Consumers could experience sound from films or games in a more immersive 3D way following the development of a concept that links multiple devices that have audio output.
The Media Device Orchestration (MDO) concept has been developed at Surrey University in collaboration with the Universities of Salford and Southampton, and BBC Research & Development. It was presented at the Audio Mostly conference in London on 24 August 2017.
Using the MDO concept, researchers say they have demonstrated a 3D or ‘spatial audio’ experience that can be achieved by employing everyday home devices in the living room such as a laptop, smartphone or wireless mini-speaker. The technology is said to isolate different elements within audio content (such as a particular voice), and connecting them to separate speakers available around the room.
Surrey University claims the concept could enable consumers to experience films, games, programmes and music in a far more immersive, multi-layered and exciting way.
It is possible to create 3D listening experiences using current spatial audio technology, but this requires a complex set-up involving a multitude of speakers located at exact points in relation to the listener. Because of these limitations, the technology cannot easily be replicated in a domestic situation and is generally limited to specialist environments.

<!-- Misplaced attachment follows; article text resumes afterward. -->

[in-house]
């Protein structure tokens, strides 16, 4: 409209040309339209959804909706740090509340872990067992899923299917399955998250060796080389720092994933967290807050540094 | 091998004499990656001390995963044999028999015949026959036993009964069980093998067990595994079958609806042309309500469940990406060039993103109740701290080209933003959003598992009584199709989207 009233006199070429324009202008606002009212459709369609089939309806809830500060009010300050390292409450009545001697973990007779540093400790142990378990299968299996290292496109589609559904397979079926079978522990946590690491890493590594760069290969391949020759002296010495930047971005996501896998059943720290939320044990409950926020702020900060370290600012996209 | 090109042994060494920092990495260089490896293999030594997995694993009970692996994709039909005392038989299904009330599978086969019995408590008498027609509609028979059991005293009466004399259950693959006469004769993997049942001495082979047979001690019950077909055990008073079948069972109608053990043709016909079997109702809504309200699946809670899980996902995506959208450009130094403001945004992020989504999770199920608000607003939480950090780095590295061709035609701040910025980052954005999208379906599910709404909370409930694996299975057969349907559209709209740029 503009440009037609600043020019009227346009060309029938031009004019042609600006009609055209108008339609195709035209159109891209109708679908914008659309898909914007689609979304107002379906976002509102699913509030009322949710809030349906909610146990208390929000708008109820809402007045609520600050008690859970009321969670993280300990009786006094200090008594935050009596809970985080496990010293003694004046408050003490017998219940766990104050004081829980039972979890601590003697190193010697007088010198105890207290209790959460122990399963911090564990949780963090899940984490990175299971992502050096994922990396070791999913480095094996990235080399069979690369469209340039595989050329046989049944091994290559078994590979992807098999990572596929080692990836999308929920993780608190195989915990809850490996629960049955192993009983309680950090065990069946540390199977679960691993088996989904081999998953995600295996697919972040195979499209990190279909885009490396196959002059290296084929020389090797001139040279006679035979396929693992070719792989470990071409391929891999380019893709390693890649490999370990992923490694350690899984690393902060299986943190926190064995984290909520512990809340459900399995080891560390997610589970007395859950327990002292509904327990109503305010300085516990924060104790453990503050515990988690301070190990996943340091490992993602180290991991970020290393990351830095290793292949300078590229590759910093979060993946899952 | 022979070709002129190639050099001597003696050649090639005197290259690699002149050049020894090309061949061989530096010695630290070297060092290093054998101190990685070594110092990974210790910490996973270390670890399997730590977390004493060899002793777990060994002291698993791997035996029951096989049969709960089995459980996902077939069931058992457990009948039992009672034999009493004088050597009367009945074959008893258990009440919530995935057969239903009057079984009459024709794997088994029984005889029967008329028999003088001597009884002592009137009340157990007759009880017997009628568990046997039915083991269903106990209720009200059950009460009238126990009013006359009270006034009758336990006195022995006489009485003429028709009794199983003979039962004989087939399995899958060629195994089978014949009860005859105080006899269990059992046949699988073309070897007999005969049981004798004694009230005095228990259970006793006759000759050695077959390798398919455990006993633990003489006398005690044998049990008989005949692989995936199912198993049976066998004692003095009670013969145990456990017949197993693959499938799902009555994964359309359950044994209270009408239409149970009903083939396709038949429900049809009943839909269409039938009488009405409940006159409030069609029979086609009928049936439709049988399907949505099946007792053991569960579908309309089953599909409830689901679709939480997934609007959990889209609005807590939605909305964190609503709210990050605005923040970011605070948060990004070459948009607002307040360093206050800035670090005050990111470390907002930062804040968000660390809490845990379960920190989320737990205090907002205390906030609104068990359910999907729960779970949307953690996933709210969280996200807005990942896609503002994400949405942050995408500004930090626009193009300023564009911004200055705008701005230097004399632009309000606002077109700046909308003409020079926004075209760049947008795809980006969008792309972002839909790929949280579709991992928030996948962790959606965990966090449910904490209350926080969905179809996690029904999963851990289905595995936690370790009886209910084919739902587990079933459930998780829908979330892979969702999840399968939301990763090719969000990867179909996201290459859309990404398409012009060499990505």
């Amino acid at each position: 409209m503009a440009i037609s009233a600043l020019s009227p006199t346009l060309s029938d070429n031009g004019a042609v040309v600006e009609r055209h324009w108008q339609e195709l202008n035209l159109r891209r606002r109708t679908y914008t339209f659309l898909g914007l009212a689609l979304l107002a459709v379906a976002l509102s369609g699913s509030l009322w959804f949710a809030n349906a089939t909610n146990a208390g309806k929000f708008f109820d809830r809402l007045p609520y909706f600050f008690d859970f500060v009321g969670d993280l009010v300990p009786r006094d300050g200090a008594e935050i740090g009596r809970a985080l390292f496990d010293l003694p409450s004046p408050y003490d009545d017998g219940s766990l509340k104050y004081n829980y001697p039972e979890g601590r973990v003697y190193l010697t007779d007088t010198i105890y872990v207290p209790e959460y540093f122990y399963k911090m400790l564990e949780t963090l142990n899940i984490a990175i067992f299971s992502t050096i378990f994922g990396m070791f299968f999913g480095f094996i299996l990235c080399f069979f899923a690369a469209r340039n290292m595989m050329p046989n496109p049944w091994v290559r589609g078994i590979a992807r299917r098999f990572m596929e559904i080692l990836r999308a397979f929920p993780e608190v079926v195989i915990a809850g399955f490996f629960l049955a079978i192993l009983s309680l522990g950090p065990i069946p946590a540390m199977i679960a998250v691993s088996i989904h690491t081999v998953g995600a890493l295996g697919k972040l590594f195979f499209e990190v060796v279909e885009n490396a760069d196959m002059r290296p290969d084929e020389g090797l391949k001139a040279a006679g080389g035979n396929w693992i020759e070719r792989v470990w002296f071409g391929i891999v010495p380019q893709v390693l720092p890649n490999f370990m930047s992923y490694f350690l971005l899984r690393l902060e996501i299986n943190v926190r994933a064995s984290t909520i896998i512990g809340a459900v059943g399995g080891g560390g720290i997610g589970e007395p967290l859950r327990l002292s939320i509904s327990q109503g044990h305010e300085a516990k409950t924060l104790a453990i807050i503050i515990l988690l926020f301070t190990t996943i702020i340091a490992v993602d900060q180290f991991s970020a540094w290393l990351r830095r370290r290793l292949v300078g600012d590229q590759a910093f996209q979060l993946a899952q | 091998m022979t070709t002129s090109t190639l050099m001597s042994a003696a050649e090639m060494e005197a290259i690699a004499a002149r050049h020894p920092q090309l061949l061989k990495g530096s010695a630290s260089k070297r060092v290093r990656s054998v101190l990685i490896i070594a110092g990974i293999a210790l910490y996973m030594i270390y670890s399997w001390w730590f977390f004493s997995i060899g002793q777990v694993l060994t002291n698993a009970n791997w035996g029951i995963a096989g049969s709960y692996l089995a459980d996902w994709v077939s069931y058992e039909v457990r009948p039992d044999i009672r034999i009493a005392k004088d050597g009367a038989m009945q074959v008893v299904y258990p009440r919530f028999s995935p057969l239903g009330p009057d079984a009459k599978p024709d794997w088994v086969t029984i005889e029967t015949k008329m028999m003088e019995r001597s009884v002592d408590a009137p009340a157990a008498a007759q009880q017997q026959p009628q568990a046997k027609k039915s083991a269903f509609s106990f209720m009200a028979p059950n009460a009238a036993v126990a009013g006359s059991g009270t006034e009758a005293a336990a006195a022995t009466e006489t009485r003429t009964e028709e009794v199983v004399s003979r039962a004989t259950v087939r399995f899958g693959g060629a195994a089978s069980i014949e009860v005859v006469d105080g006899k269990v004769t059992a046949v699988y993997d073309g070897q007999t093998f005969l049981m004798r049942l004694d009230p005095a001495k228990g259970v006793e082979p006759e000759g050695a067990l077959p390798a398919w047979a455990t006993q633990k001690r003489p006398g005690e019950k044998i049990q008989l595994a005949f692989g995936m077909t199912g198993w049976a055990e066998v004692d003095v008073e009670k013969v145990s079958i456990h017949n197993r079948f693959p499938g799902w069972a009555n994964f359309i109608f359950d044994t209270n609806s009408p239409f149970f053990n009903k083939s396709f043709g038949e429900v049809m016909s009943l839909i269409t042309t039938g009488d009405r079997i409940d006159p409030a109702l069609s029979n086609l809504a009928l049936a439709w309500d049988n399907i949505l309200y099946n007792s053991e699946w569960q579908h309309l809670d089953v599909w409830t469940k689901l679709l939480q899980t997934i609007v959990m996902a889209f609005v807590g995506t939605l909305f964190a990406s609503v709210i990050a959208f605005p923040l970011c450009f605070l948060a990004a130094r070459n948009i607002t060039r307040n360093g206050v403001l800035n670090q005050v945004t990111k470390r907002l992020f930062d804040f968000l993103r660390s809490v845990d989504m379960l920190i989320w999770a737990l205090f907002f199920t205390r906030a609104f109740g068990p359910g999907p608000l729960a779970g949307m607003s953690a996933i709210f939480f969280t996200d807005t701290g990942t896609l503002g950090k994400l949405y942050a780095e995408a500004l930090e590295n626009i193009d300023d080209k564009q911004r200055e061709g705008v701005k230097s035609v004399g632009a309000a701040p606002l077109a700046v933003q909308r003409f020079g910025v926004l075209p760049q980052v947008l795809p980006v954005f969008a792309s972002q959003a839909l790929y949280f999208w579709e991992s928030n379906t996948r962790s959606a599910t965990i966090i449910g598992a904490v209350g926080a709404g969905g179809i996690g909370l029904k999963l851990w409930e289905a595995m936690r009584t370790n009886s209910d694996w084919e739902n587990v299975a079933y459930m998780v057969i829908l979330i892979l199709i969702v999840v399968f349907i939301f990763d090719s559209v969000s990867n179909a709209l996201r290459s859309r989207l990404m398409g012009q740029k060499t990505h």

The MDO research is part of the £5.4m five-year S3A project, funded by EPSRC, which is aimed at delivering a step-change in the quality of audio consumed by the general public.
The development of immersive spatial audio systems has become a major focus for the audio research community and home audio industry in recent years for a number of reasons. With the advent of advanced home video technology such as 3D TV, there is a need for audio technology to ‘catch up’ in order to match the visual experience. At the same time, the growth of Virtual Reality for video games and other applications is creating demand for a sense of sound which is all around the user.
In addition to ‘channel-based’ sound production (in which the reproduction system is fixed before the content is broadcast), ‘object-based’ audio has recently emerged on the commercial market with the launch of technologies such as Dolby Atmos. The object-based audio technology has enabled the S3A researchers to access each separate part of an audio scene, intelligently routing them to improve the listener experience.
Dr Philip Jackson, senior lecturer in Machine Audition at Surrey, said: “Most consumer audio transmitted into our homes is in the form of two-channel stereo which uses basic principles that have been around for over 130 years. To date, sophisticated multi-channel audio techniques have not helped to improve the listening experience for the general public. Our aim is to take spatial audio out of the lab and into people’s homes, and give users the impression of being at the heart of the action while in their living room.”
The MDO concept is now being further developed by the S3A team in order to automate the process of ‘labelling’ sounds and connecting them with available speakers.